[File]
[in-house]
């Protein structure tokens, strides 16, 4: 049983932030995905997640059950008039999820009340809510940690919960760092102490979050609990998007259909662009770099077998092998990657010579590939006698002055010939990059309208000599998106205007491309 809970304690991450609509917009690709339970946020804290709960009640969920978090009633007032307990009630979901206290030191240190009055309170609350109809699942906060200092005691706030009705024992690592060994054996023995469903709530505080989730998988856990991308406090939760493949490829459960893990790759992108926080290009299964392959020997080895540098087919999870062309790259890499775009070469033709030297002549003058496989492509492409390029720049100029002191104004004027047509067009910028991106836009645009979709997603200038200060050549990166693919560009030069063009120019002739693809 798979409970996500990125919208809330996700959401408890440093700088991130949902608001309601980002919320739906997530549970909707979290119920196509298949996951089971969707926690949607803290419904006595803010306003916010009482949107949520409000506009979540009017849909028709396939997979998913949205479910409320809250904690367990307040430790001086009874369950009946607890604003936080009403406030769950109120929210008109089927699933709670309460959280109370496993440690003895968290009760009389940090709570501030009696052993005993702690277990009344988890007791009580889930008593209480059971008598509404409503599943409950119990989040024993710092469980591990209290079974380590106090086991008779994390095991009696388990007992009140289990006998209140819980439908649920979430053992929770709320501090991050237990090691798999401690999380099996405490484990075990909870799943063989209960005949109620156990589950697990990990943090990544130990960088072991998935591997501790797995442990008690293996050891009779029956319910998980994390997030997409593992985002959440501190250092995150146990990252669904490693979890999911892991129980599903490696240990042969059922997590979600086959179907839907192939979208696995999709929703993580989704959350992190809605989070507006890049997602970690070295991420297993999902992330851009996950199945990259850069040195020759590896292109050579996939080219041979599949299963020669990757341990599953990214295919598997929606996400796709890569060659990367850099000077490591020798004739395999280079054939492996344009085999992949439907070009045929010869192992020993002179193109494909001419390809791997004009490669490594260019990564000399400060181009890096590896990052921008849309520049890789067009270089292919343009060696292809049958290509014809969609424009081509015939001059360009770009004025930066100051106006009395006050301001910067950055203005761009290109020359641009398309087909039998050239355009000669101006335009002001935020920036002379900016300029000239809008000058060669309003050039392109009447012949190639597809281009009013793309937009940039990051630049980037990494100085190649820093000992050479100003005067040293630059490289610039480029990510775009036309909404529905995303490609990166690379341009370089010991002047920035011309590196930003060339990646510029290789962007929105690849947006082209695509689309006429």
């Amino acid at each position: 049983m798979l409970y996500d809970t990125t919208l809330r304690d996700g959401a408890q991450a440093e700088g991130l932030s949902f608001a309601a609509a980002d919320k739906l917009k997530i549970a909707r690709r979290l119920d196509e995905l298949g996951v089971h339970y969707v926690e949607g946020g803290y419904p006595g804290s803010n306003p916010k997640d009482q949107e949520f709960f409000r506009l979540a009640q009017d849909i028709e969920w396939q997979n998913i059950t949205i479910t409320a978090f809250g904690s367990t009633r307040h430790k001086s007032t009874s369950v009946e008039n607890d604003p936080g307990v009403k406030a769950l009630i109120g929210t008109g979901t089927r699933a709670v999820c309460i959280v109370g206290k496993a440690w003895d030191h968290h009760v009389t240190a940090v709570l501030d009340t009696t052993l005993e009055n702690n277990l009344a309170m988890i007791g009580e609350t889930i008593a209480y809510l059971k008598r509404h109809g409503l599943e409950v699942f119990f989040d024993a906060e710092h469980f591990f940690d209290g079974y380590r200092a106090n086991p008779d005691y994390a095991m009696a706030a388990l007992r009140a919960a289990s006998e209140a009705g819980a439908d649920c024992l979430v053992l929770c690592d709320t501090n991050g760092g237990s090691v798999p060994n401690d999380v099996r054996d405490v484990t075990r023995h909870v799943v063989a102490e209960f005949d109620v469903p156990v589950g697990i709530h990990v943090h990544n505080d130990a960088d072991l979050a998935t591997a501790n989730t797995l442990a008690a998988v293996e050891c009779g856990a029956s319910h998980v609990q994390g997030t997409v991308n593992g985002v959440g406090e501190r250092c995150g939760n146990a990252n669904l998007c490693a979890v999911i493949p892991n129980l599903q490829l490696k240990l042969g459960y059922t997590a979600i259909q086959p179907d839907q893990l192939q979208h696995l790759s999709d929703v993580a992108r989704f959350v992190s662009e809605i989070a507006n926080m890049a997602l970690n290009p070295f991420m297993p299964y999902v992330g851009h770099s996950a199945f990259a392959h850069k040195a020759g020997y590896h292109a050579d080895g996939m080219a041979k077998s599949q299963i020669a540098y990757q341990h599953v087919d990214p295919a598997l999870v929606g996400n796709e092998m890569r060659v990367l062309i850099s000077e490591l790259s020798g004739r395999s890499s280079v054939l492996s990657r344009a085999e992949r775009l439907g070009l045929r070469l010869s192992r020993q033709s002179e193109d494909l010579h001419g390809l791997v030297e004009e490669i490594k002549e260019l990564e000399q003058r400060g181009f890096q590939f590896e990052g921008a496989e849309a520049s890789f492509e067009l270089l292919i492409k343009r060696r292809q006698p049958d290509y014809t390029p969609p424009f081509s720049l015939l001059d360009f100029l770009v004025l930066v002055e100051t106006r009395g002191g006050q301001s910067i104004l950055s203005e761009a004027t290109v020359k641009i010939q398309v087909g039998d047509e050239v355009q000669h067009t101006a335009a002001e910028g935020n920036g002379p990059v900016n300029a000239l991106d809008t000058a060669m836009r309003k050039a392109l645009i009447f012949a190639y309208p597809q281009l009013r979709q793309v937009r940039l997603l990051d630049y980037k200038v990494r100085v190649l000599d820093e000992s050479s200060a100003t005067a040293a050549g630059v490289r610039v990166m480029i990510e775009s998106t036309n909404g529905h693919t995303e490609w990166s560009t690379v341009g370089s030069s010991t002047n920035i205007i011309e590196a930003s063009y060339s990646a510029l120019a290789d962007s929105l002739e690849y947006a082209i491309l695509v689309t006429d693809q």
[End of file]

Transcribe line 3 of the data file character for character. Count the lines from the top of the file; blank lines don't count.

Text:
């Amino acid at each position: 049983m798979l409970y996500d809970t990125t919208l809330r304690d996700g959401a408890q991450a440093e700088g991130l932030s949902f608001a309601a609509a980002d919320k739906l917009k997530i549970a909707r690709r979290l119920d196509e995905l298949g996951v089971h339970y969707v926690e949607g946020g803290y419904p006595g804290s803010n306003p916010k997640d009482q949107e949520f709960f409000r506009l979540a009640q009017d849909i028709e969920w396939q997979n998913i059950t949205i479910t409320a978090f809250g904690s367990t009633r307040h430790k001086s007032t009874s369950v009946e008039n607890d604003p936080g307990v009403k406030a769950l009630i109120g929210t008109g979901t089927r699933a709670v999820c309460i959280v109370g206290k496993a440690w003895d030191h968290h009760v009389t240190a940090v709570l501030d009340t009696t052993l005993e009055n702690n277990l009344a309170m988890i007791g009580e609350t889930i008593a209480y809510l059971k008598r509404h109809g409503l599943e409950v699942f119990f989040d024993a906060e710092h469980f591990f940690d209290g079974y380590r200092a106090n086991p008779d005691y994390a095991m009696a706030a388990l007992r009140a919960a289990s006998e209140a009705g819980a439908d649920c024992l979430v053992l929770c690592d709320t501090n991050g760092g237990s090691v798999p060994n401690d999380v099996r054996d405490v484990t075990r023995h909870v799943v063989a102490e209960f005949d109620v469903p156990v589950g697990i709530h990990v943090h990544n505080d130990a960088d072991l979050a998935t591997a501790n989730t797995l442990a008690a998988v293996e050891c009779g856990a029956s319910h998980v609990q994390g997030t997409v991308n593992g985002v959440g406090e501190r250092c995150g939760n146990a990252n669904l998007c490693a979890v999911i493949p892991n129980l599903q490829l490696k240990l042969g459960y059922t997590a979600i259909q086959p179907d839907q893990l192939q979208h696995l790759s999709d929703v993580a992108r989704f959350v992190s662009e809605i989070a507006n926080m890049a997602l970690n290009p070295f991420m297993p299964y999902v992330g851009h770099s996950a199945f990259a392959h850069k040195a020759g020997y590896h292109a050579d080895g996939m080219a041979k077998s599949q299963i020669a540098y990757q341990h599953v087919d990214p295919a598997l999870v929606g996400n796709e092998m890569r060659v990367l062309i850099s000077e490591l790259s020798g004739r395999s890499s280079v054939l492996s990657r344009a085999e992949r775009l439907g070009l045929r070469l010869s192992r020993q033709s002179e193109d494909l010579h001419g390809l791997v030297e004009e490669i490594k002549e260019l990564e000399q003058r400060g181009f890096q590939f590896e990052g921008a496989e849309a520049s890789f492509e067009l270089l292919i492409k343009r060696r292809q006698p049958d290509y014809t390029p969609p424009f081509s720049l015939l001059d360009f100029l770009v004025l930066v002055e100051t106006r009395g002191g006050q301001s910067i104004l950055s203005e761009a004027t290109v020359k641009i010939q398309v087909g039998d047509e050239v355009q000669h067009t101006a335009a002001e910028g935020n920036g002379p990059v900016n300029a000239l991106d809008t000058a060669m836009r309003k050039a392109l645009i009447f012949a190639y309208p597809q281009l009013r979709q793309v937009r940039l997603l990051d630049y980037k200038v990494r100085v190649l000599d820093e000992s050479s200060a100003t005067a040293a050549g630059v490289r610039v990166m480029i990510e775009s998106t036309n909404g529905h693919t995303e490609w990166s560009t690379v341009g370089s030069s010991t002047n920035i205007i011309e590196a930003s063009y060339s990646a510029l120019a290789d962007s929105l002739e690849y947006a082209i491309l695509v689309t006429d693809q």